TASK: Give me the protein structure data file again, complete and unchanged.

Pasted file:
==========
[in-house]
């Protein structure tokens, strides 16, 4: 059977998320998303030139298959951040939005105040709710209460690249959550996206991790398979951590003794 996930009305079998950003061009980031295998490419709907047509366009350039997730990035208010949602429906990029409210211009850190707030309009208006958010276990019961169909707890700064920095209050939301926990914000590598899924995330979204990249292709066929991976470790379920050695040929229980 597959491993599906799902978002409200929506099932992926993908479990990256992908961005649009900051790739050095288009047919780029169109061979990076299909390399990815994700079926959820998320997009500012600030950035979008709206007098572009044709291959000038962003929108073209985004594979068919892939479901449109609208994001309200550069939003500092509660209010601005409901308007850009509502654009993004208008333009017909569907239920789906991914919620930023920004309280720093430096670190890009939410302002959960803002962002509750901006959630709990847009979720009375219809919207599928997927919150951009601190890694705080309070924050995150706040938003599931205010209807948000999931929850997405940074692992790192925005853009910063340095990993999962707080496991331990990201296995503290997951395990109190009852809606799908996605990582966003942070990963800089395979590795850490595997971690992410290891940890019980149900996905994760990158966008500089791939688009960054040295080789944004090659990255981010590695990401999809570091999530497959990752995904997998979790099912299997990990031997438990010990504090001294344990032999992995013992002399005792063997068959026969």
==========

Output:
[in-house]
């Protein structure tokens, strides 16, 4: 059977998320998303030139298959951040939005105040709710209460690249959550996206991790398979951590003794 996930009305079998950003061009980031295998490419709907047509366009350039997730990035208010949602429906990029409210211009850190707030309009208006958010276990019961169909707890700064920095209050939301926990914000590598899924995330979204990249292709066929991976470790379920050695040929229980 597959491993599906799902978002409200929506099932992926993908479990990256992908961005649009900051790739050095288009047919780029169109061979990076299909390399990815994700079926959820998320997009500012600030950035979008709206007098572009044709291959000038962003929108073209985004594979068919892939479901449109609208994001309200550069939003500092509660209010601005409901308007850009509502654009993004208008333009017909569907239920789906991914919620930023920004309280720093430096670190890009939410302002959960803002962002509750901006959630709990847009979720009375219809919207599928997927919150951009601190890694705080309070924050995150706040938003599931205010209807948000999931929850997405940074692992790192925005853009910063340095990993999962707080496991331990990201296995503290997951395990109190009852809606799908996605990582966003942070990963800089395979590795850490595997971690992410290891940890019980149900996905994760990158966008500089791939688009960054040295080789944004090659990255981010590695990401999809570091999530497959990752995904997998979790099912299997990990031997438990010990504090001294344990032999992995013992002399005792063997068959026969």